Pablo Neruda was a man of many faces, excessive and epicurean. He combined these attributes in the field of diplomacy as well as in that of poetry and his life took him to the four corners of the world while remaining incredibly anchored in his native Chile.
He was a consul and a political activist up to the point of losing his life, but it is certainly the poet who remains the most fascinating today.
A child who does not play is not a child, but the man who doesn’t play has lost forever the child who lived in him and who he will miss terribly.Pablo Neruda
It can be said that Pablo Neruda’s poetry overflowed from his literary works like a magical fluid, to infiltrate the smallest interstices of everyday life, and it is in his architectural work that he accomplished this incredible subterfuge.
Putting on a second skin, the poet metamorphosed into a builder and managed the feat of designing and inhabiting almost simultaneously three houses in three different places in Chile, each with a particular mission. He designed rooms and collected objects in order to tell his stories without words.
The most incredible thing one experiences when visiting these three houses is that they all completely disregard the rules of architecture. They do not seem to have had any preconceived plan. Difficult to apprehend with a simple glance, complicated to understand, confusing in their wandering, they are as much idiomatic as bewitching.
As soon as you cross their doorsteps, you feel like you are in another dimension, carried by the pure poetry that emanates from every corner. Pablo Neruda wrote his houses more than he built them. La Chascona in Santiago de Chile was intended to house his secret love, the woman of his life, in the heart of the city facing the Andes Mountains.
“Of all the stars I admired, drenched
in various rivers and mists,
I chose only the one I love,
Since then I sleep with the night”
100 love sonnets – Pablo Neruda
La Sebastiana in Valparaíso was imagined as a drunken boat stranded on the slopes of this bohemian and mysterious city facing a mythical port.
As for Isla Negra, which is named after the small town where it is located, it was the poet’s final anchorage, at the foot of which the immense waves of the Pacific Ocean break.
Beyond the architecture and the exceptional location of each of his houses, it is the interior atmosphere that provokes the most emotion. The rooms are arranged in such a way that they withdraw us from the outside world and invite us to integrate the creative process of their author. As we move from one room to another, we no longer visit the house but become part of it. Moreover, Pablo Neruda was an unrepentant collector who had a veneration for the object. He particularly liked those of daily utility and he respected the love and the work that their makers poured into their realization.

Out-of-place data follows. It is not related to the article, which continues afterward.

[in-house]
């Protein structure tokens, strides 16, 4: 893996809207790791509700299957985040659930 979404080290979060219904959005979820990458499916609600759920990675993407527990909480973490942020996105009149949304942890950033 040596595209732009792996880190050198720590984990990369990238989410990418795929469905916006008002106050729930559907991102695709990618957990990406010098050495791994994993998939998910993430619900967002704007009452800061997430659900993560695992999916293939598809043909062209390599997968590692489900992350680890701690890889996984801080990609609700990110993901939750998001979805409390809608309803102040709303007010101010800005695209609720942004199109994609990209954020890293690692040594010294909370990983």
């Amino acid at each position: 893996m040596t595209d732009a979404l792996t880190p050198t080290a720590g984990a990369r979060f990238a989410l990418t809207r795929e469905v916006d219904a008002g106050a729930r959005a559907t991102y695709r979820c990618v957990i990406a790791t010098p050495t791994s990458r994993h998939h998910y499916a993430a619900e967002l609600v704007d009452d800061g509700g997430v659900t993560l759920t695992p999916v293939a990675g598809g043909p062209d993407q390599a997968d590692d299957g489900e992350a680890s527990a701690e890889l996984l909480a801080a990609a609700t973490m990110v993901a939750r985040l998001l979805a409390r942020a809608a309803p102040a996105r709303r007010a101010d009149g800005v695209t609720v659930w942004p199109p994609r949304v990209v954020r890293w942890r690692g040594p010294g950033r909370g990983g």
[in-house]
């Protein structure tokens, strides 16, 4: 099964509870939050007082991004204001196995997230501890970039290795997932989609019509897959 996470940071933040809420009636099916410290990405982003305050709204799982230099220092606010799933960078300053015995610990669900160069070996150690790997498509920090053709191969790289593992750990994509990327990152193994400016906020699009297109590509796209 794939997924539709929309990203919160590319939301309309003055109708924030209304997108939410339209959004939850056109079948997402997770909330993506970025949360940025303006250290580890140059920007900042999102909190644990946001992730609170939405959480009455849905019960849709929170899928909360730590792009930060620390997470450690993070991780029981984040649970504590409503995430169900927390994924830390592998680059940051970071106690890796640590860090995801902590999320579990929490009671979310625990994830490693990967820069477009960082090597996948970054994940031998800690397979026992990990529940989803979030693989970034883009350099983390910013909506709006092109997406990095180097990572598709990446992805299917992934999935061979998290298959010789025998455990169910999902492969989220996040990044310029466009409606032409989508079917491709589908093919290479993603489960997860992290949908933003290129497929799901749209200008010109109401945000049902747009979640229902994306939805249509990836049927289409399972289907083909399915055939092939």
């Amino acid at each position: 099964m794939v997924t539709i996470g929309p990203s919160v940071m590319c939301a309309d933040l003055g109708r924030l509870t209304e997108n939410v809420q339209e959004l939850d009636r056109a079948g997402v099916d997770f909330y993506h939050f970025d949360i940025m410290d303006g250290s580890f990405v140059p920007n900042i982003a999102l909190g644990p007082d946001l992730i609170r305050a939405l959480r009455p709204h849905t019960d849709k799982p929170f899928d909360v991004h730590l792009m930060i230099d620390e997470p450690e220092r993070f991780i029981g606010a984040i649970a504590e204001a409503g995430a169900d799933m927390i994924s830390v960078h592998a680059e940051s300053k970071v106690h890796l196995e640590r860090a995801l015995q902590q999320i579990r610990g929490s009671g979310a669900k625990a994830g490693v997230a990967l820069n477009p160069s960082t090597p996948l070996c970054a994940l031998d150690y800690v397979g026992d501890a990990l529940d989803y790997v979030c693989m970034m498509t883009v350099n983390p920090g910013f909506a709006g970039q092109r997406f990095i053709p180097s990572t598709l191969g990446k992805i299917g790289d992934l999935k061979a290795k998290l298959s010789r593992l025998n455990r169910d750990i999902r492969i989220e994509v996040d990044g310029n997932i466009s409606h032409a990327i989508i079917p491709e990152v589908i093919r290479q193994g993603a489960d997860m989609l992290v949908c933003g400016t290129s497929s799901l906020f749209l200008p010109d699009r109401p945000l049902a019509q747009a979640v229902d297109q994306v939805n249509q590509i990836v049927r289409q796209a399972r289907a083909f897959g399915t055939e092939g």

Single or multiple objects provided him a satisfaction. There are the objects that evoke the sea that fascinated him so much, but also those that are attached to a memory, to an episode of his life, to a friendship, to a moment of sharing, to a trip, to the woman he venerated. These objects are so invested that they constitute the real inhabitants of these spaces and their accumulation is never suffocating. On the contrary, they are part of the poet’s work and participate in the narrative.
Is it the art of positioning these objects where they belong, of knowing how to pay tribute to them, or rather the art of having loved them so much that they become alive?
It is fascinating to note that everything in these three houses goes against aesthetic canons and yet their power of seduction is such that one comes out of them completely dazed. In fact, we do not leave the home but rather we extract ourselves from a poem. It is then strange to return as a human being whereas one had been caught to be part of the verses of Mr. Neruda without knowing it. This man definitely had the gift of the alchemist, transforming the substance into dreamy nebula.
Text from Claudia Gillet-Meyer and Photos from Régis Meyer and the Fondation Pablo Neruda
Fondation Pablo Neruda:
A blog about Pablo Neruda